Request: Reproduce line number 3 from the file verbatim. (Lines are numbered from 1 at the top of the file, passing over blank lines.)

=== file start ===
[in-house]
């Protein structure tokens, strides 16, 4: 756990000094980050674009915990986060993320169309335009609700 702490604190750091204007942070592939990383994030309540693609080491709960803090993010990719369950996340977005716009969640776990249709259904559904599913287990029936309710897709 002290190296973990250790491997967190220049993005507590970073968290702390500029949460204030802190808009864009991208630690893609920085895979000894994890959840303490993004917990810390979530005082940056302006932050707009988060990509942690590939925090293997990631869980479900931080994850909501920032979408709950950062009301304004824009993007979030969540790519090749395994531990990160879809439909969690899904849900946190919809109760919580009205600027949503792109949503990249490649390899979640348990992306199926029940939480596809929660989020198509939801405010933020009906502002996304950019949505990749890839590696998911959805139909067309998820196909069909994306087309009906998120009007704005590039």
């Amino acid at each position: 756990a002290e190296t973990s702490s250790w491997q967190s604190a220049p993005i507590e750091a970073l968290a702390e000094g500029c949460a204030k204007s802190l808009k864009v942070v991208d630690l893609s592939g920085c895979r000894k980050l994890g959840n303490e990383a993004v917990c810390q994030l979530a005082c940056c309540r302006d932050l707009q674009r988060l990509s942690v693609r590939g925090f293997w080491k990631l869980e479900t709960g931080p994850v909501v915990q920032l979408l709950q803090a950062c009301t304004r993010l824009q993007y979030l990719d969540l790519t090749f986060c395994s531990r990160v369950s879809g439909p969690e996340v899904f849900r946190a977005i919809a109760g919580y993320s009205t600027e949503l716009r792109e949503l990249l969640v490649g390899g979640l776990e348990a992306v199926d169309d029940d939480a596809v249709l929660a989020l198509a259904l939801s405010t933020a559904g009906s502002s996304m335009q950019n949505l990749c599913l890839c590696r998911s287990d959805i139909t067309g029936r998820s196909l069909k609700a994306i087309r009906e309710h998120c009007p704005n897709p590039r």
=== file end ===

């Amino acid at each position: 756990a002290e190296t973990s702490s250790w491997q967190s604190a220049p993005i507590e750091a970073l968290a702390e000094g500029c949460a204030k204007s802190l808009k864009v942070v991208d630690l893609s592939g920085c895979r000894k980050l994890g959840n303490e990383a993004v917990c810390q994030l979530a005082c940056c309540r302006d932050l707009q674009r988060l990509s942690v693609r590939g925090f293997w080491k990631l869980e479900t709960g931080p994850v909501v915990q920032l979408l709950q803090a950062c009301t304004r993010l824009q993007y979030l990719d969540l790519t090749f986060c395994s531990r990160v369950s879809g439909p969690e996340v899904f849900r946190a977005i919809a109760g919580y993320s009205t600027e949503l716009r792109e949503l990249l969640v490649g390899g979640l776990e348990a992306v199926d169309d029940d939480a596809v249709l929660a989020l198509a259904l939801s405010t933020a559904g009906s502002s996304m335009q950019n949505l990749c599913l890839c590696r998911s287990d959805i139909t067309g029936r998820s196909l069909k609700a994306i087309r009906e309710h998120c009007p704005n897709p590039r």